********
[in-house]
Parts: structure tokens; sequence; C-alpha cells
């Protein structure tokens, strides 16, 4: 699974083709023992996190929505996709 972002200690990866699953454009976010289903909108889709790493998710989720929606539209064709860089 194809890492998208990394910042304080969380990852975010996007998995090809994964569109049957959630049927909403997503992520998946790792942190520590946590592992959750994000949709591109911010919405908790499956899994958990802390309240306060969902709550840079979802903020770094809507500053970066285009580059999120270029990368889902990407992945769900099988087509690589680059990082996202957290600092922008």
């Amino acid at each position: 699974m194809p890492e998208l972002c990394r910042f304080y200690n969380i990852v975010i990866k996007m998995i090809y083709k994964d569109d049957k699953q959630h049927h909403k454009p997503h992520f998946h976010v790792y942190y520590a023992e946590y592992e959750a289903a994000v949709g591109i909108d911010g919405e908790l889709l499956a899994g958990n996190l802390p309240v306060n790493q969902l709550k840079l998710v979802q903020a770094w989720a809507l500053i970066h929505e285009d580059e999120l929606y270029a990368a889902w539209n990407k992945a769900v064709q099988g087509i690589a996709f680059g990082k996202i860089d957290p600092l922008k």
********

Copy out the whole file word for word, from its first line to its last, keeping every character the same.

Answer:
[in-house]
Parts: structure tokens; sequence; C-alpha cells
């Protein structure tokens, strides 16, 4: 699974083709023992996190929505996709 972002200690990866699953454009976010289903909108889709790493998710989720929606539209064709860089 194809890492998208990394910042304080969380990852975010996007998995090809994964569109049957959630049927909403997503992520998946790792942190520590946590592992959750994000949709591109911010919405908790499956899994958990802390309240306060969902709550840079979802903020770094809507500053970066285009580059999120270029990368889902990407992945769900099988087509690589680059990082996202957290600092922008």
């Amino acid at each position: 699974m194809p890492e998208l972002c990394r910042f304080y200690n969380i990852v975010i990866k996007m998995i090809y083709k994964d569109d049957k699953q959630h049927h909403k454009p997503h992520f998946h976010v790792y942190y520590a023992e946590y592992e959750a289903a994000v949709g591109i909108d911010g919405e908790l889709l499956a899994g958990n996190l802390p309240v306060n790493q969902l709550k840079l998710v979802q903020a770094w989720a809507l500053i970066h929505e285009d580059e999120l929606y270029a990368a889902w539209n990407k992945a769900v064709q099988g087509i690589a996709f680059g990082k996202i860089d957290p600092l922008k």